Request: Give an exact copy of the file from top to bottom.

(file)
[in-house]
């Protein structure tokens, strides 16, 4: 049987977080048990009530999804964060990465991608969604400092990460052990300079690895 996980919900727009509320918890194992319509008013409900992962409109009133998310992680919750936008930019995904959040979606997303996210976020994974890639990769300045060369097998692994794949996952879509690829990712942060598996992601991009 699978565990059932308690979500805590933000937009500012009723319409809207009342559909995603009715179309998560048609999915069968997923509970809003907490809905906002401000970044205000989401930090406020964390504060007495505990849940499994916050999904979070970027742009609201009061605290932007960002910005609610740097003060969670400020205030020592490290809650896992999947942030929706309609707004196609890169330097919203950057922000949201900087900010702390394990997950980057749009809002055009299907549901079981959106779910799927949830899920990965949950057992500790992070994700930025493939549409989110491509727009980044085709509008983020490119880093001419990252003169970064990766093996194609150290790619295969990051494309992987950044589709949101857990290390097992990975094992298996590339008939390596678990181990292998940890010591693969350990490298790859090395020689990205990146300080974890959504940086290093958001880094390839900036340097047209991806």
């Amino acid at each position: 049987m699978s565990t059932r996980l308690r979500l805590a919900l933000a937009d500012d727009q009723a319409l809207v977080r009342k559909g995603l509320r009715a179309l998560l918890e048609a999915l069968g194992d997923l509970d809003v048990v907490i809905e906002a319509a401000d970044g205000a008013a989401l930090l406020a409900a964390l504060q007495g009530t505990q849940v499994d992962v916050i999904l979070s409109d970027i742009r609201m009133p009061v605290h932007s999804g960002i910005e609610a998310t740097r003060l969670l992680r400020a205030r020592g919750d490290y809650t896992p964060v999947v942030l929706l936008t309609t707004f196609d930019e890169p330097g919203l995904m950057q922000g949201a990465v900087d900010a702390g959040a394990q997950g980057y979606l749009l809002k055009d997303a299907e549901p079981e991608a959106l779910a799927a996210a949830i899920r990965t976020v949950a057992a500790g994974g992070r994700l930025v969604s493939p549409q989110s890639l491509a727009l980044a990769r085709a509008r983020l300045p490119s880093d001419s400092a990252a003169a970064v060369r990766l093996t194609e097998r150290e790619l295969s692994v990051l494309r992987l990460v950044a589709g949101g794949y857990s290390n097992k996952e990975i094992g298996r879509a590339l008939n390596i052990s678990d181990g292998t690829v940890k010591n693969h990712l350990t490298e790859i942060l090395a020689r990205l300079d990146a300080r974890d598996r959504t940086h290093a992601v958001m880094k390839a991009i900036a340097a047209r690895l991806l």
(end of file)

[in-house]
């Protein structure tokens, strides 16, 4: 049987977080048990009530999804964060990465991608969604400092990460052990300079690895 996980919900727009509320918890194992319509008013409900992962409109009133998310992680919750936008930019995904959040979606997303996210976020994974890639990769300045060369097998692994794949996952879509690829990712942060598996992601991009 699978565990059932308690979500805590933000937009500012009723319409809207009342559909995603009715179309998560048609999915069968997923509970809003907490809905906002401000970044205000989401930090406020964390504060007495505990849940499994916050999904979070970027742009609201009061605290932007960002910005609610740097003060969670400020205030020592490290809650896992999947942030929706309609707004196609890169330097919203950057922000949201900087900010702390394990997950980057749009809002055009299907549901079981959106779910799927949830899920990965949950057992500790992070994700930025493939549409989110491509727009980044085709509008983020490119880093001419990252003169970064990766093996194609150290790619295969990051494309992987950044589709949101857990290390097992990975094992298996590339008939390596678990181990292998940890010591693969350990490298790859090395020689990205990146300080974890959504940086290093958001880094390839900036340097047209991806």
């Amino acid at each position: 049987m699978s565990t059932r996980l308690r979500l805590a919900l933000a937009d500012d727009q009723a319409l809207v977080r009342k559909g995603l509320r009715a179309l998560l918890e048609a999915l069968g194992d997923l509970d809003v048990v907490i809905e906002a319509a401000d970044g205000a008013a989401l930090l406020a409900a964390l504060q007495g009530t505990q849940v499994d992962v916050i999904l979070s409109d970027i742009r609201m009133p009061v605290h932007s999804g960002i910005e609610a998310t740097r003060l969670l992680r400020a205030r020592g919750d490290y809650t896992p964060v999947v942030l929706l936008t309609t707004f196609d930019e890169p330097g919203l995904m950057q922000g949201a990465v900087d900010a702390g959040a394990q997950g980057y979606l749009l809002k055009d997303a299907e549901p079981e991608a959106l779910a799927a996210a949830i899920r990965t976020v949950a057992a500790g994974g992070r994700l930025v969604s493939p549409q989110s890639l491509a727009l980044a990769r085709a509008r983020l300045p490119s880093d001419s400092a990252a003169a970064v060369r990766l093996t194609e097998r150290e790619l295969s692994v990051l494309r992987l990460v950044a589709g949101g794949y857990s290390n097992k996952e990975i094992g298996r879509a590339l008939n390596i052990s678990d181990g292998t690829v940890k010591n693969h990712l350990t490298e790859i942060l090395a020689r990205l300079d990146a300080r974890d598996r959504t940086h290093a992601v958001m880094k390839a991009i900036a340097a047209r690895l991806l």